What is the scientific basis for Prolotherapy?
Is Prolotherapy an “off-label” use of Procaine™ and Glucose?
To what diagnoses is Prolotherapy applicable?
What is the usual Prolotherapy procedure?
- The patient may receive a preparatory skin test for allergy to Procaine™ and other constituents of the proliferant solution.
- The patient may receive a pre-therapeutic dose of a non-anti-inflammatory analgesic.
- The patient may need manual realignment.
- The physician positions the patient, examines, and demarcates the injured ligament—minimal clothing will be moved aside or removed.
- The physician anesthetizes the injection sites.
- The physician will inject the proliferant solution into the injured ligaments or tendons at their bony attachment sites.
Is Prolotherapy painful?
What are the frequency and total number of treatment sessions required?
What are the risks of doing no Prolotherapy?
- No relief of the pain.
- Progressively worsened pain.
- Continued or progressively worsened joint dysfunction, such as decreased range of motion.
- Continued or progressively worsened degeneration of the joints involved with the ligament laxity.
In other words, a chronic ligament or tendon injury is unlikely to get better and it is more likely to get worse.
What are alternatives to Prolotherapy?
- Doing nothing.
- Osteopathic or chiropractic manipulation.
- Physical therapy
- Sacral belt and other temporary splints and braces
- Steroid injections, which may reduce the pain but not give lasting results—may even be injurious.
- Surgical intervention.
What are the risks or complications of Prolotherapy?
- No effect from the treatment
- Immediate pain at the injection site, lasting 100 hours (3-4 days) or more
- Bruising of the general treatment area
- Bleeding at the injection site
- Fainting or dizziness
- Post-therapeutic tendinosis pain flare
- Post-therapeutic muscle spasm
- Similar to risk of surgical intervention, temporary (transient) or permanent injury to cutaneous nerves or muscles at the injection site
- Autonomic nervous system-related skin and sensory changes
- Sensory numbness or pain, aching, or burning sensations, or
- Motor paralysis
- Spinal cord injury during back injections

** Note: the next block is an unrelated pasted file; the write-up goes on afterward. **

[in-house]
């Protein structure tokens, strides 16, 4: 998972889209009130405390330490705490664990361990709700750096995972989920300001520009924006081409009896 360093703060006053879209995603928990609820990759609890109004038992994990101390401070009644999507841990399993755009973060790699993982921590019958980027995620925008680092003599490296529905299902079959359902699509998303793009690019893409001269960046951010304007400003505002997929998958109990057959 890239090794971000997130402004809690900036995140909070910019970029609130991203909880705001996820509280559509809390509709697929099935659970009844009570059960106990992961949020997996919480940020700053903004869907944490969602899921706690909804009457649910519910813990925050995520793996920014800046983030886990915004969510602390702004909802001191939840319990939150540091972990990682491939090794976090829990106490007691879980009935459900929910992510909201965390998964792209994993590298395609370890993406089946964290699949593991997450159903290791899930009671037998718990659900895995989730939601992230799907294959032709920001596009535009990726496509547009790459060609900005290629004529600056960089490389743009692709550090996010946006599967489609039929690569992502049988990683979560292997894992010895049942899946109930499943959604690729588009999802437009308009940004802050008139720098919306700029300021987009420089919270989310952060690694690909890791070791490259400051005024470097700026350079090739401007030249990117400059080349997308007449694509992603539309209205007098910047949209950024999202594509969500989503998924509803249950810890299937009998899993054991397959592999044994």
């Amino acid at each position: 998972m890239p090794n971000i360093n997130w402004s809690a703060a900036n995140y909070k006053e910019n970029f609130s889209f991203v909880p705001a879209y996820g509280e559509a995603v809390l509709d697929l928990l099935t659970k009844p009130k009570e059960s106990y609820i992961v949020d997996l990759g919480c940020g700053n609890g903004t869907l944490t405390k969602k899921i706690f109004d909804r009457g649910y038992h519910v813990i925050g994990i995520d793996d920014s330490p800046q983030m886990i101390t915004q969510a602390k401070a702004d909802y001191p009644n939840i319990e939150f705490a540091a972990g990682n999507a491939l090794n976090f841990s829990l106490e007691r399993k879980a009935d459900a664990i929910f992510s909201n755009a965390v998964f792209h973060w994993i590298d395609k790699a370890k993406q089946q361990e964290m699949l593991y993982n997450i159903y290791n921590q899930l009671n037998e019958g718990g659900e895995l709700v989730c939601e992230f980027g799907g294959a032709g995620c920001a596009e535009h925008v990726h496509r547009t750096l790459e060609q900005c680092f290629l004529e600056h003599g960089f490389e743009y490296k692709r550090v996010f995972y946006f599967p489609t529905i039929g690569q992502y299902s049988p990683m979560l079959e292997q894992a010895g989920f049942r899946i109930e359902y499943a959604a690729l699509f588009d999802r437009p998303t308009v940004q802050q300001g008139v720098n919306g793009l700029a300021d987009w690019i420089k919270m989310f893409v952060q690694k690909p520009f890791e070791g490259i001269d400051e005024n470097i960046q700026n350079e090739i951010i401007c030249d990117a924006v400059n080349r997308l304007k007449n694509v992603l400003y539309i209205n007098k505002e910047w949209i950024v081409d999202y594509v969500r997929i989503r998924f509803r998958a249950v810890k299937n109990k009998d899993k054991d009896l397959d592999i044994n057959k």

- Pneumothorax (air on the outside of the lung) during chest injections
- Allergic reaction to one of the components of the proliferant solution. This may be in the form of mild skin reactions or severe anaphylactic shock. Consequently, a careful allergic history needs to be taken and if there is any question, skin testing is advisable and available.
- Death from allergic complications of the treatment.
Is anticoagulation therapy a contraindication to receiving Prolotherapy?
Any patient who is taking any anticoagulation therapy, e.g., heparin, Coumadin (Warfarin), Plavix (Clopidogrel), is not a Prolotherapy candidate. Note: 80 mg of Aspirin a day is acceptable.
Is smoking a contraindication to receiving Prolotherapy?
Are there any nutritional supplements that may help Prolotherapy in its healing effect?
Should the Prolotherapy patient take anti-inflammatory medications for pain relief of established joint pain and post-therapeutic pain?
Anti-inflammatory drugs include:
- Steroidal drugs such as cortisone and prednisone and
- Nonsteroidal drugs such as Advil, Alka Seltzer, Anaprox, Artrotec, Aspirin (acetylsalicylic acid), Bristel, Cataflam, Celebrex, Clinoril, Ecotrin, Excedrin, Feldene, Indocine, Lodine, Motrin (Ibuprofen), Naprosyn, Percodan, Vioxx, any Cox-2 inhibitors, or white willow bark derivatives.
- Note: 80 mg of Aspirin a day for cardiovascular protection is acceptable.
For pain relief following Prolotherapy, the only acceptable analgesic drugs are those that are NOT anti-inflammatory. These include:
- Over-the-counter drugs such as Tylenol (acetaminophen) or
- Prescribed Class II medications, such as codeine (e.g., Tylenol 3) or hydrocordone (e.g., Lorcet or Vicodin) or oxycodone (e.g., Percocet).
You are to follow the dosage directions as prescribed. Do not use additional dosages or medications without Dr. Clark’s personal permission.
Also, DO NOT APPLY ICE, which is anti-inflammatory, at any time during the course of Prolotherapy.
What Post-therapeutic activity is advisable?
Move and exercise the treated joint as much as possible throughout the post-prolotherapeutic healing phase, including normal/routine daily activity movements. However, limit the degree of range of motion and strength exercising to that which is tolerated BEFORE it becomes painful. Let pain limit your movement or degree of stretching. Do not participate in aggressive exercise training or sports activities until agreed upon by Dr. Clark.
DO NOT IMMOBILIZE any treated joint with a sling or restrictive bandage. However, a sacroiliac belt may be appropriate following sacroiliac treatment if the sacroiliac joint is excessively hypermobile and painful.
Following low back and sacroiliac treatments, especially, avoid extreme turning movements, such as performed in Yoga (e.g., Warrior pose).
What post-therapeutic rehabilitative measures should be considered?
- William’s Flexion Exercises—for back pain patients during the course of Prolotherapy
- Physical Therapy
- Rolfing Therapy (Structural Integration)—and
- Pilates Instruction
as rehabilitative therapies to help resolve residual compensatory ligamentous-muscular-myofascial restriction and core muscular weakness problems (e.g., core weakness, short leg aBduction weakness, scoliosis).